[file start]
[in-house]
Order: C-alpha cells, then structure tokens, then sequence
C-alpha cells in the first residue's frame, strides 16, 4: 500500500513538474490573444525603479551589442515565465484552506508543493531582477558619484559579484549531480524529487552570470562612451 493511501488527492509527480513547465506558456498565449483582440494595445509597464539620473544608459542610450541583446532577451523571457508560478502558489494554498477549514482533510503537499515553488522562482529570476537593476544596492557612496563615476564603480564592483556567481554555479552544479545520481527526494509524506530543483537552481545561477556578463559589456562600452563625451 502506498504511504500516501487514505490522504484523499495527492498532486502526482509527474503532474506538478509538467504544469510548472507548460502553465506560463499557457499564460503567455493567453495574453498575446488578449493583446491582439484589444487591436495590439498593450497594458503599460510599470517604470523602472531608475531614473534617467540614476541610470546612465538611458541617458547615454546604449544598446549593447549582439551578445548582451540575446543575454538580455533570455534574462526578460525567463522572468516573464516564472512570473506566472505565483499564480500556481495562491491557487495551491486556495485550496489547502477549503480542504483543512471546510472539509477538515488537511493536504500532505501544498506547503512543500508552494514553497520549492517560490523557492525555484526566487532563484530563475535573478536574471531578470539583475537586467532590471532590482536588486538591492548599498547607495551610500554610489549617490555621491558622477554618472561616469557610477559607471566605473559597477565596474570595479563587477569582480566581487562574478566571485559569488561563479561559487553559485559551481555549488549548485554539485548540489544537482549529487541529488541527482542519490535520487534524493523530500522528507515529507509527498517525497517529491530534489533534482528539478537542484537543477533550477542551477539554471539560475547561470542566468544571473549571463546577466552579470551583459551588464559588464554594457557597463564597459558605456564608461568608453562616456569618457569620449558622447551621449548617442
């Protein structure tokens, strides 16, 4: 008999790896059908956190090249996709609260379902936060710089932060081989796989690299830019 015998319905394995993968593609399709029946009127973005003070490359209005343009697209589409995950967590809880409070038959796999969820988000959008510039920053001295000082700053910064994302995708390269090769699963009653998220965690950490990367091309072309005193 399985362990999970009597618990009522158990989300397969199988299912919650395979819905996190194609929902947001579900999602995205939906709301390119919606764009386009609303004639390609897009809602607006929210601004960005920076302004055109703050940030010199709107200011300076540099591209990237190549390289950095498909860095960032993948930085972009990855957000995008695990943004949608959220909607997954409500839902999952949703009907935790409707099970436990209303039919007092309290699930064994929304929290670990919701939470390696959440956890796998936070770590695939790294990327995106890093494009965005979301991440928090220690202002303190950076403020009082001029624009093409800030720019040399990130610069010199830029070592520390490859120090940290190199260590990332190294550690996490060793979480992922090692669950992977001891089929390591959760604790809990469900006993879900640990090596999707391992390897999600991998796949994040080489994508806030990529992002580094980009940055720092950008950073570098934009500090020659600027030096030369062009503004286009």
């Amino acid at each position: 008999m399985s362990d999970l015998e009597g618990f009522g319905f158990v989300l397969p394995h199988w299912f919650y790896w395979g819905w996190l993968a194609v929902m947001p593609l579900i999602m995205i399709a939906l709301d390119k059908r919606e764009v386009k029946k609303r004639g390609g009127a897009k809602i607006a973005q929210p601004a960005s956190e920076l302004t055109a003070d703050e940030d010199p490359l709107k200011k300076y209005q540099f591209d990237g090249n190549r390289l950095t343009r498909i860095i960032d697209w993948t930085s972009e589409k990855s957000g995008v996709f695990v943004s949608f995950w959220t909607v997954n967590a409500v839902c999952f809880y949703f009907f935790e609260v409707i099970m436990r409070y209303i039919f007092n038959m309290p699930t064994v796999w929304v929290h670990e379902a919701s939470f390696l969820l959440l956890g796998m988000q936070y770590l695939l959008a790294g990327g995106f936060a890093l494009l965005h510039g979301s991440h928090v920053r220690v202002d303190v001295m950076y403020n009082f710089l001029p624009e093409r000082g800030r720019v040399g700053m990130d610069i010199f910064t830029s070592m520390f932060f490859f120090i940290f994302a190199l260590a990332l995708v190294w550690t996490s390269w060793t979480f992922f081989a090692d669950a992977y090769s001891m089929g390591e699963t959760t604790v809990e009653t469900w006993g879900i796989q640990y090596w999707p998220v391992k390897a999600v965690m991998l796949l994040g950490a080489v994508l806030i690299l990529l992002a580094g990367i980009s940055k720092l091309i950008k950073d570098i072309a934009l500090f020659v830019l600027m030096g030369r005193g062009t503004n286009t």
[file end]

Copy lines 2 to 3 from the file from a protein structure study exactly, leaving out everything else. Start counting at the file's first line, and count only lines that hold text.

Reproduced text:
Order: C-alpha cells, then structure tokens, then sequence
C-alpha cells in the first residue's frame, strides 16, 4: 500500500513538474490573444525603479551589442515565465484552506508543493531582477558619484559579484549531480524529487552570470562612451 493511501488527492509527480513547465506558456498565449483582440494595445509597464539620473544608459542610450541583446532577451523571457508560478502558489494554498477549514482533510503537499515553488522562482529570476537593476544596492557612496563615476564603480564592483556567481554555479552544479545520481527526494509524506530543483537552481545561477556578463559589456562600452563625451 502506498504511504500516501487514505490522504484523499495527492498532486502526482509527474503532474506538478509538467504544469510548472507548460502553465506560463499557457499564460503567455493567453495574453498575446488578449493583446491582439484589444487591436495590439498593450497594458503599460510599470517604470523602472531608475531614473534617467540614476541610470546612465538611458541617458547615454546604449544598446549593447549582439551578445548582451540575446543575454538580455533570455534574462526578460525567463522572468516573464516564472512570473506566472505565483499564480500556481495562491491557487495551491486556495485550496489547502477549503480542504483543512471546510472539509477538515488537511493536504500532505501544498506547503512543500508552494514553497520549492517560490523557492525555484526566487532563484530563475535573478536574471531578470539583475537586467532590471532590482536588486538591492548599498547607495551610500554610489549617490555621491558622477554618472561616469557610477559607471566605473559597477565596474570595479563587477569582480566581487562574478566571485559569488561563479561559487553559485559551481555549488549548485554539485548540489544537482549529487541529488541527482542519490535520487534524493523530500522528507515529507509527498517525497517529491530534489533534482528539478537542484537543477533550477542551477539554471539560475547561470542566468544571473549571463546577466552579470551583459551588464559588464554594457557597463564597459558605456564608461568608453562616456569618457569620449558622447551621449548617442